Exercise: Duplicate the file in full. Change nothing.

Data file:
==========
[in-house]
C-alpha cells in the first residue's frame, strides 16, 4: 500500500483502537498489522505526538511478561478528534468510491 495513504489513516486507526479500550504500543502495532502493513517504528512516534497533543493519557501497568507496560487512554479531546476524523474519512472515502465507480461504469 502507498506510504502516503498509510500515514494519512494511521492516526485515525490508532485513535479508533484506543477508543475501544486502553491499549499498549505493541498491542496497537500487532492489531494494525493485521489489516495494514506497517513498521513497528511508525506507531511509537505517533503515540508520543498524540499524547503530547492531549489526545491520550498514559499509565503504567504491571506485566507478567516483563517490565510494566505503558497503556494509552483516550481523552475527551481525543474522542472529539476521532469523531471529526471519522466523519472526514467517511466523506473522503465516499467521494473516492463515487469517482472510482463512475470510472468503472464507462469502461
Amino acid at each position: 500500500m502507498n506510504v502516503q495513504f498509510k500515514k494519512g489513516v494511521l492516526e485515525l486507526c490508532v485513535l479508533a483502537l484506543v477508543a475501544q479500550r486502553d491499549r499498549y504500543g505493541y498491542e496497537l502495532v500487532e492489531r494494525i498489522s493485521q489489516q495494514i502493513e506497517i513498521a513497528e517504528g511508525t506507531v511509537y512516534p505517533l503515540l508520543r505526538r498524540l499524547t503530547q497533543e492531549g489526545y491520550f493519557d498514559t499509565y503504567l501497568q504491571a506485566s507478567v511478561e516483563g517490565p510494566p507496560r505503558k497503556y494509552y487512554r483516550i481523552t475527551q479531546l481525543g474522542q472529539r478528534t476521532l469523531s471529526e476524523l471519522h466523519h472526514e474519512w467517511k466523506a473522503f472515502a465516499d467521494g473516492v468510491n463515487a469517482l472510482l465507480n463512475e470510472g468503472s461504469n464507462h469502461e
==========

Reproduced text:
[in-house]
C-alpha cells in the first residue's frame, strides 16, 4: 500500500483502537498489522505526538511478561478528534468510491 495513504489513516486507526479500550504500543502495532502493513517504528512516534497533543493519557501497568507496560487512554479531546476524523474519512472515502465507480461504469 502507498506510504502516503498509510500515514494519512494511521492516526485515525490508532485513535479508533484506543477508543475501544486502553491499549499498549505493541498491542496497537500487532492489531494494525493485521489489516495494514506497517513498521513497528511508525506507531511509537505517533503515540508520543498524540499524547503530547492531549489526545491520550498514559499509565503504567504491571506485566507478567516483563517490565510494566505503558497503556494509552483516550481523552475527551481525543474522542472529539476521532469523531471529526471519522466523519472526514467517511466523506473522503465516499467521494473516492463515487469517482472510482463512475470510472468503472464507462469502461
Amino acid at each position: 500500500m502507498n506510504v502516503q495513504f498509510k500515514k494519512g489513516v494511521l492516526e485515525l486507526c490508532v485513535l479508533a483502537l484506543v477508543a475501544q479500550r486502553d491499549r499498549y504500543g505493541y498491542e496497537l502495532v500487532e492489531r494494525i498489522s493485521q489489516q495494514i502493513e506497517i513498521a513497528e517504528g511508525t506507531v511509537y512516534p505517533l503515540l508520543r505526538r498524540l499524547t503530547q497533543e492531549g489526545y491520550f493519557d498514559t499509565y503504567l501497568q504491571a506485566s507478567v511478561e516483563g517490565p510494566p507496560r505503558k497503556y494509552y487512554r483516550i481523552t475527551q479531546l481525543g474522542q472529539r478528534t476521532l469523531s471529526e476524523l471519522h466523519h472526514e474519512w467517511k466523506a473522503f472515502a465516499d467521494g473516492v468510491n463515487a469517482l472510482l465507480n463512475e470510472g468503472s461504469n464507462h469502461e